New edict on protective custody by the National Ministry of the Interior: Protective custody cannot be served in institutions of the justice system. Instead, in the future it must be completed in concentration camps. In the future the only agency that can commit prisoners to concentration camps is the National Headquarters of the Secret State Police. (Previously, it was, among others, the president of the government.)
Internal general edict by Himmler gives notice of comprehensive "measures" against "elements avoiding work." Employment offices are to report among others, those capable of work who have twice declined jobs that were offered, or those who left work after a short time.
In the spring the SS starts its own construction material production. Establishment of the SS-owned "Deutsche Erd--und Steinwerke GmbH" (German Soil and Stoneworks, Ltd.). First undertaking is a major brick factory in Sachsenhausen and one near Buchenwald. Business planning was followed by the completion of, and the staffing selections for, the concentration camps Mauthausen, Flossenburg, Natzweiler, and Neuengamme.
Mass arrests following the Anschluss, the annexation of Austria. For the first time thousands of foreigners are placed in German concentration camps.
Mass operation against asocials during March and April: so-called "work-shirkers" will be primarily assigned to Buchenwald.
The female prisoners at Moringen are transferred to the women's concentration camp Lichtenburg.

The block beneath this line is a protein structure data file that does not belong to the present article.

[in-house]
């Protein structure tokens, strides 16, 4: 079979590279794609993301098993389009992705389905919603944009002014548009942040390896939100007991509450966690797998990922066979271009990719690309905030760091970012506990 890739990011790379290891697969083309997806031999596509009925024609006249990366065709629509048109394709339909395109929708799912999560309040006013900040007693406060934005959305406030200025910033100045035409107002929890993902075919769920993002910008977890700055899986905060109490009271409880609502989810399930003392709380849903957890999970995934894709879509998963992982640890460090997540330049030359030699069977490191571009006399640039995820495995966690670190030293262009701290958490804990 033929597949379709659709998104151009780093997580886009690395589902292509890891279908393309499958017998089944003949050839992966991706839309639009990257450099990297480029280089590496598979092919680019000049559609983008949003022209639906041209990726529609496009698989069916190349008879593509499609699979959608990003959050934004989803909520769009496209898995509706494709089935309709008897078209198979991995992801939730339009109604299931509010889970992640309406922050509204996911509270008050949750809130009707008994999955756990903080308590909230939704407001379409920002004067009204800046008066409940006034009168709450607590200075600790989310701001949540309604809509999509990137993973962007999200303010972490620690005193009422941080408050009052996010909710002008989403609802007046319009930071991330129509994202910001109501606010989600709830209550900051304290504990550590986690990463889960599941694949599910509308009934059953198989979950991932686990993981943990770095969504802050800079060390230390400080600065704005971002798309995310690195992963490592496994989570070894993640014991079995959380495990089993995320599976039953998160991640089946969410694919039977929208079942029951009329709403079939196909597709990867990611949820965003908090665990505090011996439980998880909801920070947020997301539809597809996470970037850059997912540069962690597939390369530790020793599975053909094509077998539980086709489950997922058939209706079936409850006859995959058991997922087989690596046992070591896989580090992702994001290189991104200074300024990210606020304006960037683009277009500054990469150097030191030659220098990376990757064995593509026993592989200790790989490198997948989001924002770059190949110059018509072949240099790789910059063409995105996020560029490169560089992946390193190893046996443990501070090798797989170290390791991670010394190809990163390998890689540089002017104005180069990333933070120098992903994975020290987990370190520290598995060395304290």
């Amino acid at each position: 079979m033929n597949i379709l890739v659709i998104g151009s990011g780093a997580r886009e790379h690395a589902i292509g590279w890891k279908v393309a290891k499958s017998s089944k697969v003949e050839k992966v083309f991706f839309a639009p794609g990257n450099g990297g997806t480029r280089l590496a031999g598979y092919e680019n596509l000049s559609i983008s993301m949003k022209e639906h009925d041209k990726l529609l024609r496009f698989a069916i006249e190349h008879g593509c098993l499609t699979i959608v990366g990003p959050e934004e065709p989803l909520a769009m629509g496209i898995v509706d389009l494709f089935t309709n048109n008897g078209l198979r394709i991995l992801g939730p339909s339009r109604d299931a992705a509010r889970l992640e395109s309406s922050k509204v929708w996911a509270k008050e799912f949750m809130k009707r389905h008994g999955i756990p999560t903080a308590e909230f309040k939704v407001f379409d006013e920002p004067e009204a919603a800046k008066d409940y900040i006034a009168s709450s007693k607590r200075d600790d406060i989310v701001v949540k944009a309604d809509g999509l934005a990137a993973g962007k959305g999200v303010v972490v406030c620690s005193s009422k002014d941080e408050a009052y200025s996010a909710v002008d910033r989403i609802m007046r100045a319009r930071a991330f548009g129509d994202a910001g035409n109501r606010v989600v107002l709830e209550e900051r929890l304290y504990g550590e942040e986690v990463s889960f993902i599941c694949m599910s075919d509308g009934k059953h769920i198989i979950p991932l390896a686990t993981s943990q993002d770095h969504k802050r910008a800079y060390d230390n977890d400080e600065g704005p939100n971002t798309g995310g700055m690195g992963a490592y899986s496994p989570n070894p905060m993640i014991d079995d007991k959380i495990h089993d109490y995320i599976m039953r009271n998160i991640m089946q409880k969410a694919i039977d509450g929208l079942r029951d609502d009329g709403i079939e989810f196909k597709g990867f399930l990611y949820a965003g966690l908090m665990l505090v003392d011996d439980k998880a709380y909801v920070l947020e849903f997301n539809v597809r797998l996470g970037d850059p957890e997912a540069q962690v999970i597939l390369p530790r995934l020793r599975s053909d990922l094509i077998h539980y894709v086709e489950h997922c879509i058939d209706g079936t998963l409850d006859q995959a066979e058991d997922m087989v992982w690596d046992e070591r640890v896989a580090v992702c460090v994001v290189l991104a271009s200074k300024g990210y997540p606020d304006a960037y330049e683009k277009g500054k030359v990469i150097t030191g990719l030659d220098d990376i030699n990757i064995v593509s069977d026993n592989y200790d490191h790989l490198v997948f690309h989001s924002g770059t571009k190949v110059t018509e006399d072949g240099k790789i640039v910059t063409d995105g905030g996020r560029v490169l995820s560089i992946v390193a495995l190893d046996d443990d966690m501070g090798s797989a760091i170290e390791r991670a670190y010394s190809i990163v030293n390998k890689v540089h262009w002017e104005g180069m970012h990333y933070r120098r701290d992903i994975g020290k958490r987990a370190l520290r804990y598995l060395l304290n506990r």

Construction starts on the concentration camp Flossenburg.
New, comprehensive operation against asocials (beggars, Gypsies, vagrants, bullies, prostitutes) in Austria and Germany. (The accomplishment of the difficult four-year-plan required the usage of all elements of society for labor).
Construction starts on the concentration camp Mauthausen near Linz, Austria.
Hitler directs that in case of a war the guard duties for concentration camps are to be taken over by older members of the "general SS." About 4,000 members over forty-five years of age are trained.
Construction starts on the concentration camp Neuengamme. It is initially a satellite labor camp of the concentration camp Sachsenhausen, but after June 4, 1940, it becomes an independent concentration camp.
Following the annexation of the Sudetenland, a wave of arrests of political opponents is started.
Due to the arrest of about 35,000 Jews during Kristallnacht, the number of prisoners in concentration camps increases from about 25,000 to about 60,000.
Heydrich advises the Gestapo leadership to investigate the reasons for the arrests of current prisoners, since the concentration camps are completely overfilled.